Group Issues Treatment Guidelines for HIV-Positive People Displaced by Recent Violence in Kenya
The Academic Model for the Prevention and Treatment of HIV/AIDS, or AMPATH, recently issued treatment guidelines for people living with HIV/AIDS who have been displaced by postelection violence in Kenya, the Nation/AllAfrica.com reports (Macharia, Nation/AllAfrica.com, 1/8). The political and tribal violence broke out after Kenya's president Mwai Kibaki was declared the winner over Raila Odinga, the opposition presidential candidate, by a narrow margin earlier this month.
Miriam Were, chair of Kenya's National AIDS Control Council, last week warned that widespread sexual assaults during the violence in the country likely will reverse gains made in the fight against HIV/AIDS (Kaiser Daily HIV/AIDS Report, 1/3). In response, AMPATH -- which runs clinics that provide access to treatment in the North Rift, Western and Nyanza regions of Kenya -- issued guidelines to its clients on how to continue accessing treatment, the Nation/AllAfrica.com reports (Nation/AllAfrica.com, 1/8). AMPATH is a program developed by the Indiana University School of Medicine and Moi University that provides care to about 52,000 HIV-positive people in Kenya (Kaiser Daily HIV/AIDS Report, 11/21/07).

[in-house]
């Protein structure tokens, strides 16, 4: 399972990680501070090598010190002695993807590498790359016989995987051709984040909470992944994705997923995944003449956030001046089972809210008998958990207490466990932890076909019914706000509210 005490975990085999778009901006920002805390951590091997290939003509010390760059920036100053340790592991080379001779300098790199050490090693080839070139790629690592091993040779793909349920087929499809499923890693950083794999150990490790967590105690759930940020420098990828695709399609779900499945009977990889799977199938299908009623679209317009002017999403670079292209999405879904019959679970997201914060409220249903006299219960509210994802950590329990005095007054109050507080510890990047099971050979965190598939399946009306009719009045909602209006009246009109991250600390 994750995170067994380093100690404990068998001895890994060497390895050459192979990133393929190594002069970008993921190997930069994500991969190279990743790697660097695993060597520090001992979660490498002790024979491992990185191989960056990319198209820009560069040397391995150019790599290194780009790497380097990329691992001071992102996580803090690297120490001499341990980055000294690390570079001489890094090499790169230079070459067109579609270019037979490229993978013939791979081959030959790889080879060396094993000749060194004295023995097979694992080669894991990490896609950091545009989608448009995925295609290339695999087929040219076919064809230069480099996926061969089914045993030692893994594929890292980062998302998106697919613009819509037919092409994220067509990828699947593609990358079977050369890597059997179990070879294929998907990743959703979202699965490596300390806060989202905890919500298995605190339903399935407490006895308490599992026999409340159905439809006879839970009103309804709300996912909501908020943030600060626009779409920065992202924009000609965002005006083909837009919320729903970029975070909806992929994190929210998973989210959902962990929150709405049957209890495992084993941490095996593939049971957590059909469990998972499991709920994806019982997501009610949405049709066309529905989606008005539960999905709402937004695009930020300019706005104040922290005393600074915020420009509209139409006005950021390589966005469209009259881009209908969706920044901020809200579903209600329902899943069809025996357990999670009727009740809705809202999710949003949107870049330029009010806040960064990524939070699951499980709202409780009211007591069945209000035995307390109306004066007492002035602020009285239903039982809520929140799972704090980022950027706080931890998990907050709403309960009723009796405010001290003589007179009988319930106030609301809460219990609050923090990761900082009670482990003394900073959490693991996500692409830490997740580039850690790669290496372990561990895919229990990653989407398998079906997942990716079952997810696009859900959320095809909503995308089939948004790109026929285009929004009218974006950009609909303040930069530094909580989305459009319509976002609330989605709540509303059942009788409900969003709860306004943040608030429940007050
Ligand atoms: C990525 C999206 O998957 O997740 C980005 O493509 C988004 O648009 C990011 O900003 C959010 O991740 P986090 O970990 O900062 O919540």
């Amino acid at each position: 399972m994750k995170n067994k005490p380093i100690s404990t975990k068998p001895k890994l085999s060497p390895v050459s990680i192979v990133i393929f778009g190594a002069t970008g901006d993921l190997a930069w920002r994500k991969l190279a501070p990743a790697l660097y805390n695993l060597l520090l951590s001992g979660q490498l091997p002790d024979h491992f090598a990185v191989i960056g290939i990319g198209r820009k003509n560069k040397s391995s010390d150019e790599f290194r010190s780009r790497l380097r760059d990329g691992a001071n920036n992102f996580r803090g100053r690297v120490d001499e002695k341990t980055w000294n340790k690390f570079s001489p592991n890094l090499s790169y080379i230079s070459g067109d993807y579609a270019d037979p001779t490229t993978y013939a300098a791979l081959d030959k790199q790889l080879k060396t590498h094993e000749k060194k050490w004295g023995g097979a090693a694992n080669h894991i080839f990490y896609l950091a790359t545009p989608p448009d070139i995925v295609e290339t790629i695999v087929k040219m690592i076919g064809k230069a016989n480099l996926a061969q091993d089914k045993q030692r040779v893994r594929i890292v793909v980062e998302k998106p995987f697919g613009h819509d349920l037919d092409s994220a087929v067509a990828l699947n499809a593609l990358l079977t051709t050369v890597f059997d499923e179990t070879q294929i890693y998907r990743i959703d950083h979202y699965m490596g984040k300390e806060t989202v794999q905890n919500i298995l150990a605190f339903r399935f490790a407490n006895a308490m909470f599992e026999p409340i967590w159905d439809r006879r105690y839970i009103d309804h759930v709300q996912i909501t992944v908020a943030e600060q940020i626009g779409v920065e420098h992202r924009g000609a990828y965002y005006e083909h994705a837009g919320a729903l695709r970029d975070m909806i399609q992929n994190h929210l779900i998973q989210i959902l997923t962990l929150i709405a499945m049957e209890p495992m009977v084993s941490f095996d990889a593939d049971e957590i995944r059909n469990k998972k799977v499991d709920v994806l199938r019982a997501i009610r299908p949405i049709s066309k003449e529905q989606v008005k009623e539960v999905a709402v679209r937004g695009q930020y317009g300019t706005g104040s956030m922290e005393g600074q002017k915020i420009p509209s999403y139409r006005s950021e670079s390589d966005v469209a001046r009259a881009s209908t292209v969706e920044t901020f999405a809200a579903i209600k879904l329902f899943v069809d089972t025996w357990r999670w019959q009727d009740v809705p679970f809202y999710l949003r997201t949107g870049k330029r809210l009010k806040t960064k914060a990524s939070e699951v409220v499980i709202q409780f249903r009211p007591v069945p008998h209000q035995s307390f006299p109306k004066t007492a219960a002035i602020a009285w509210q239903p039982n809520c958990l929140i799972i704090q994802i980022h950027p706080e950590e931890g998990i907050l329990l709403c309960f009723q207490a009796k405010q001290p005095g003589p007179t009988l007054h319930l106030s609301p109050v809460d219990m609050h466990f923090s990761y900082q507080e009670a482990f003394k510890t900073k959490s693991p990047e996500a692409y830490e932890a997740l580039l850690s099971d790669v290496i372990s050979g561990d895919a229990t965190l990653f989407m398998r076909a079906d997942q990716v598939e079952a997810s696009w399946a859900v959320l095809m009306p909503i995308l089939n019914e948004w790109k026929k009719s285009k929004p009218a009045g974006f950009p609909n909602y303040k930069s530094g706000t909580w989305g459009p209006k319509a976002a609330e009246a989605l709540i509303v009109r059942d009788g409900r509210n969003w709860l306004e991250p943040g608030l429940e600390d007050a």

The group in a statement said that HIV-positive people who receive treatment from an AMPATH clinic are "advised to take your clinic card or empty bottle ... to any AMPATH site or Ministry of Health clinic that offers HIV/AIDS care for supply." It added that if a person is in a situation where access to HIV/AIDS care is not available, "it is important to stop all HIV/AIDS medication at the same time to avoid drug resistance." The group also advised clients who have no identification records with the organization to visit any AMPATH or government clinic for treatment (Nation/AllAfrica.com, 1/8).